Louie Land: "Personally, I've never been a fan of the whole "if you can't write, you can work" strategy because it seems like trying to just push the big boulder of writer's block out of the way. I'd much rather go around it. So, if the writing isn't inspired, I'll take a walk, or do the dishes, while continuing to be engaged with the work. I'm not abandoning the concept or problem at hand per se. Instead, I'm trying not to beat my head against the wall too many times. I'm getting away from my need to fill the page and weather the boulder away with my nonsense, and getting in touch with the work on a more intuitive level. So while I might be reading someone else's work instead of writing (or whatever it is I'm doing to help me see the forest instead of the trees), I'm doing so with an eye to get around whatever obstacle I'm facing, and when I've figured it out, I go back to the page feeling fresh."

Meg Gaertner: "I exercise my creativity in some other way--painting + dancing, for instance, help me get out of my head and more in touch with inspiration" Thank you to everyone who offered their advice! So how about you? What do you do to beat writer's block? Are there any ideas here that you're going to give a try the next time that it's plaguing you?

Wednesday, April 19, 2017

5 Places to Write

Sometimes you can get into a rut with writing. This can be for any number of reasons--stress at work, not feeling your current project, etc.

Or maybe your favorite writing spot is no longer accessible to you, be it because of construction at the coffee shop or your decision to move halfway across the country.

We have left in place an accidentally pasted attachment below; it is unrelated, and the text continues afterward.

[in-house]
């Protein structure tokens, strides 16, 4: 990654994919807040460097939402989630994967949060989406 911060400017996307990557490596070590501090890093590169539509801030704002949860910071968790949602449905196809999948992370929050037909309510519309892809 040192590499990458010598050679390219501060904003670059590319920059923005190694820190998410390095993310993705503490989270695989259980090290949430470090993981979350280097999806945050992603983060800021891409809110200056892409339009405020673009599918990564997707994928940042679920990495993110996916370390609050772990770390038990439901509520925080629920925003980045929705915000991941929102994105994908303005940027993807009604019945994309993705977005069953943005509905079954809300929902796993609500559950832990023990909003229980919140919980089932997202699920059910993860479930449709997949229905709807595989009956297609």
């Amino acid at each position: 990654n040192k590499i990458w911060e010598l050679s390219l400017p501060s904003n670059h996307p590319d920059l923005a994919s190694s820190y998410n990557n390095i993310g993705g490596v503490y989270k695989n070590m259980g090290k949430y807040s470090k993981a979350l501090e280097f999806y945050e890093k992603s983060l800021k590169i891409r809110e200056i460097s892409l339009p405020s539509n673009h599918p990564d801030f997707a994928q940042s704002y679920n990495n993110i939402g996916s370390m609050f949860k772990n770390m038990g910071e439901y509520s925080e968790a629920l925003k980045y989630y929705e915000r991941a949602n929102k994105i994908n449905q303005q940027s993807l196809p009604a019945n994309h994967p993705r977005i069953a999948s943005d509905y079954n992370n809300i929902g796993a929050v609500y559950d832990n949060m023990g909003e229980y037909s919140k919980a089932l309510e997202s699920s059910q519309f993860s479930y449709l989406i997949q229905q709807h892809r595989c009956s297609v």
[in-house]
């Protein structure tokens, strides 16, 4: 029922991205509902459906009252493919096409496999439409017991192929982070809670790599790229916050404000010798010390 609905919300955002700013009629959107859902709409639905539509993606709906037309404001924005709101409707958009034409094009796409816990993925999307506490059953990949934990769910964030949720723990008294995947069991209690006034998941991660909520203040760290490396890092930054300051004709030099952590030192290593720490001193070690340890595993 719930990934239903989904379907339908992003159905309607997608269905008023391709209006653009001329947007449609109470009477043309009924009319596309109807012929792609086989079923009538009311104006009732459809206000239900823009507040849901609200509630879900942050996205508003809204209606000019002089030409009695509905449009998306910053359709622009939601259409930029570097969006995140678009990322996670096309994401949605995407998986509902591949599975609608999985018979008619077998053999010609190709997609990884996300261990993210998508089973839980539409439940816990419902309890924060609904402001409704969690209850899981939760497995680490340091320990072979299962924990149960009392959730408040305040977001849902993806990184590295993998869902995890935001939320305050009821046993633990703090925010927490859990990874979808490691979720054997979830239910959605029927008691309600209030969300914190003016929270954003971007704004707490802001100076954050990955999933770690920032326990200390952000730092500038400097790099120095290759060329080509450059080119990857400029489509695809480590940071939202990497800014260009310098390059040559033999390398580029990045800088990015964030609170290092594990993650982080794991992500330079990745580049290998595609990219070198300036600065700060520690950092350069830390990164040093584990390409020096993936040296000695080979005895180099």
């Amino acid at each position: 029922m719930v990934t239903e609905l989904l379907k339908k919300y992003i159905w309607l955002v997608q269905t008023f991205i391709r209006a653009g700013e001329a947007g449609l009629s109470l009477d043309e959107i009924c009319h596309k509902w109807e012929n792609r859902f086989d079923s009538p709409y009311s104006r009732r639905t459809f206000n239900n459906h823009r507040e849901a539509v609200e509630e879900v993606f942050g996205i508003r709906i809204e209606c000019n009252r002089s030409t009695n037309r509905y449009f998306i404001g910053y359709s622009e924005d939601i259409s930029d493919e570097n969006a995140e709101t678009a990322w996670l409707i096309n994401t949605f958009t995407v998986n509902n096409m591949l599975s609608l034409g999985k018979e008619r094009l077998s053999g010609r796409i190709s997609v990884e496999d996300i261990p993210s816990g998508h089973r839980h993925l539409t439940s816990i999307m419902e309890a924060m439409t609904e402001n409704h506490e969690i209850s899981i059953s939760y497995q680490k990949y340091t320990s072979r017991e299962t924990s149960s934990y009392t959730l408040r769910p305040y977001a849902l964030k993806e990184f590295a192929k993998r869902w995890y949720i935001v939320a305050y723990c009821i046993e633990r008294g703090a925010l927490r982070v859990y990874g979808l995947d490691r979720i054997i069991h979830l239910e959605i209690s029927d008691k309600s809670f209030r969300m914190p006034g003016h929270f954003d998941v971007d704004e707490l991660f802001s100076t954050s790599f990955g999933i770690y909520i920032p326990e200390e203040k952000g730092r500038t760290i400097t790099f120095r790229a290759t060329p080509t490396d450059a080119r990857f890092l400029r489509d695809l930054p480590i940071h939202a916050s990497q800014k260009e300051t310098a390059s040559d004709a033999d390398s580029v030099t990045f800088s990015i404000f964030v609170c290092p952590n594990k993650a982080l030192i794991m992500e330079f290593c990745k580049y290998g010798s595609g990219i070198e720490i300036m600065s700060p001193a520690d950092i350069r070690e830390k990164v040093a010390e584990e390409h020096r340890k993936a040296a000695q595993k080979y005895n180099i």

Alternatively, you might be looking for a fresh place to start a new project and really feel like you're marking the occasion by trying out somewhere new.

Whatever the case is, where we write and the conditions we write under can have a profound effect on our writing. We all have our preferences--Do you listen to music, have TV on in the background, or need absolute silence? Do you work better on a laptop or with pen and paper? Do you need the pressure of constrained writing time or like a leisurely pace to create as you will?

One of the major factors that come into play is, whether it's something that you've considered or not, location. Here are some ideas of places to try out if your current location has gone stale for you:

1. Nature

Nature can be accessed in a variety of ways under a variety of conditions. If you want more silence/white noise, you can trek out to the woods or a mountain or a secluded lake. If that's not your thing, or if that's a long journey for you to make, you could try a park, which may have other people's chatter and goings ons as either a drawback or a bonus depending on how you like to work. Types of nature vary as well, of course: Beach, forest, grassy field, lake, mountain, etc. etc., each with its own personality and potential to help you write.

2. Coffee Shop

Need people around to keep on target while writing? There are a number of options available to you: Dunkin' Donuts, a local brunch spot, your campus library, the used bookstore down the street, and so on. Each of those venues is going to have different benefits and obstacles depending on your own personal writing needs. (For example, I love writing at Dunkin' Donuts because of the white noise and the reinvigorating smell of coffee. However, that may be too chaotic for you and you may want the quiet and solitude of a library corner all to yourself instead.) One of the wild cards here, of course, is that you can never know how crowded and busy or empty and subdued a place will be on any given day, which is an x-factor that you'll have to play by ear.